Director Cinematographer
(Caution: This is the part of people's portfolio sites to proceed with extreme caution. Vanity, self- glorification- and worse lie ahead!)

I'm an industry filmmaker since 1990 making motion pictures for broadcast outlets, cinema and b2b communication. I produce films where a concept already exists and some shake & bake is needed to get a finished product. I work as a DP where I help execute a photographic style that hangs the clothes on a good story. I also work a lot directing actors and 'real people' to get a delivery that connects with the viewer.

The three fields I work in most are commercial directing, television camerawork and corporate communication. I'm skilled at leading actors and real people to visualize and "work into" the process of on camera delivery. I have a proven feel for story design and keeping things moving and the viewer involved. I have a good eye and technical mastery of camera & lighting.

I started out as an indie filmmaker with a bolex camera shooting films with friends in boston. We wrote, shot, edited and acted in them. We didn't know the industry or the rules- and learned by doing. I have since learned the industry methods by working as an Operator, DP and Director in the film crew trenches on thousands of production call times. It takes a real fan of cinema to suffer that much punishment!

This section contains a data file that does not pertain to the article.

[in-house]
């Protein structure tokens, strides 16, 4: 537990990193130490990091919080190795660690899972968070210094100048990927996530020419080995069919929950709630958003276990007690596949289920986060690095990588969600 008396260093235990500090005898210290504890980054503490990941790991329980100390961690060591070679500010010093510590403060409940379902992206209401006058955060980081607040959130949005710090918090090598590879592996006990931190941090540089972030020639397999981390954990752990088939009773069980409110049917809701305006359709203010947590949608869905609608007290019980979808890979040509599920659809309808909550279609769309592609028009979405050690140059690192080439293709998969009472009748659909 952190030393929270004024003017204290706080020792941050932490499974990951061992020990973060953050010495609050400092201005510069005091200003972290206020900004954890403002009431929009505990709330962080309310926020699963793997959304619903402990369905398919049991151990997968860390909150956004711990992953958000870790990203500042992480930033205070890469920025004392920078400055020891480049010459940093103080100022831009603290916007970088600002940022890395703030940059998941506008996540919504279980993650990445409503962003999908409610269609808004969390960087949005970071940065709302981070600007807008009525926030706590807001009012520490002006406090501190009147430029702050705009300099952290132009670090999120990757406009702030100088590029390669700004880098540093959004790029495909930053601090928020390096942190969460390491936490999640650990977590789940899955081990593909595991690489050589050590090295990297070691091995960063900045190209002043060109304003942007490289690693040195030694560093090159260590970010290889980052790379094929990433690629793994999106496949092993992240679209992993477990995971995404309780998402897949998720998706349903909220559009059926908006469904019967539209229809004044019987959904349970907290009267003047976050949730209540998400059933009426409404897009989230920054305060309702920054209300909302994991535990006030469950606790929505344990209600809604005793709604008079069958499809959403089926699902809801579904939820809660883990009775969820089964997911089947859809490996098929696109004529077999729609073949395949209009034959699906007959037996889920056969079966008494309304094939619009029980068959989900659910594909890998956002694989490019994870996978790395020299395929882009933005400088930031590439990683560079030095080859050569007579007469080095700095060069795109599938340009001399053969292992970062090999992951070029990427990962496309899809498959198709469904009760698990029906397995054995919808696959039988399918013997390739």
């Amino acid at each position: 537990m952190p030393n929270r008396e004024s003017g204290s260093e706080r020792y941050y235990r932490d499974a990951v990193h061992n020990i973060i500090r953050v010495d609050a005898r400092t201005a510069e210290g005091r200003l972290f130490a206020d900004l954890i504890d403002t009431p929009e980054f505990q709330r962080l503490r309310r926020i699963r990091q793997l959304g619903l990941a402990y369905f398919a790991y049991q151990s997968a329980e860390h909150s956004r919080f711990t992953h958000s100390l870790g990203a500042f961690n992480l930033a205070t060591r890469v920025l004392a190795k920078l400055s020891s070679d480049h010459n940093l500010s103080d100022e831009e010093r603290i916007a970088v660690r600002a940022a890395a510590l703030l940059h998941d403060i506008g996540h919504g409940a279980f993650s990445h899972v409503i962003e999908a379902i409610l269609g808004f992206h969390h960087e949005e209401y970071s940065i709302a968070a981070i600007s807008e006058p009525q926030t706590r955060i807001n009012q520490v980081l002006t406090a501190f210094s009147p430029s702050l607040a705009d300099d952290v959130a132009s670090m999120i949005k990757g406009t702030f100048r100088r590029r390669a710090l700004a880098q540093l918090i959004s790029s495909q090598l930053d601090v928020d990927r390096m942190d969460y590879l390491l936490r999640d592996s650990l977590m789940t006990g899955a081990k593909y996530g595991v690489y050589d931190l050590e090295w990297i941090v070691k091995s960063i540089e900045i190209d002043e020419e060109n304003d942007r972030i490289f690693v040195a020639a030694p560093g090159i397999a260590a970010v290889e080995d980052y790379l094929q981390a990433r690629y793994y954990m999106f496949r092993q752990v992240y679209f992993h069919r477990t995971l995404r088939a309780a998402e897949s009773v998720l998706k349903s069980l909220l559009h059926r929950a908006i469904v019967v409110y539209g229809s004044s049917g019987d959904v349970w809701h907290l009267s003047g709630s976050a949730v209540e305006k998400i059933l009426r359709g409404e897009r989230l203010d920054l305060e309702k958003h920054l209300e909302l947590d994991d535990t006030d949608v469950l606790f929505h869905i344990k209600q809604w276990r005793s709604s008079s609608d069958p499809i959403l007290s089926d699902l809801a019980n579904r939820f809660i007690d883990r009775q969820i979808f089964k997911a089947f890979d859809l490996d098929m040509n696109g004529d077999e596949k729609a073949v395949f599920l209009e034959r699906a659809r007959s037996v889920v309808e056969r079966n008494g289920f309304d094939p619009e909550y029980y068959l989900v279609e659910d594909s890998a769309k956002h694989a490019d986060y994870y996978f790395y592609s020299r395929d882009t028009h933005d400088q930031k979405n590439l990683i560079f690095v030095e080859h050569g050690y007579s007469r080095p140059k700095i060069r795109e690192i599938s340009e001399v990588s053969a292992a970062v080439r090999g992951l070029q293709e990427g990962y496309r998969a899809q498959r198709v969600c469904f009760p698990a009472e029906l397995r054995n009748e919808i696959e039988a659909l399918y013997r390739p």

It's almost always unglamorous, demanding work but you stick with it just like an actor lucky enough to have heard an audience laugh and applaud. When it's done right - it's pretty good.

One night in the early 2000's on an overnight exterior in New Orleans we were all striking set in the dark an hour or so before dawn. We had some trucks and a gennie so for the electric crew that meant miles of heavy black cable to haul in and flemish down, and when it's an exterior that means heavy, wet mucky cable. I walked by Little Joe who was steadily wrapping the snake down- splattered head to toe in cold mud. I muttered something friendly as I passed him and he looked up and said "Show business baby, don't ever leave it".

I'll never forget Little Joe at that moment. And it
never fails to bring a smile. There is actually a bit more to this story (we're talking New Orleans here) so remind me on set sometime
; - )

about me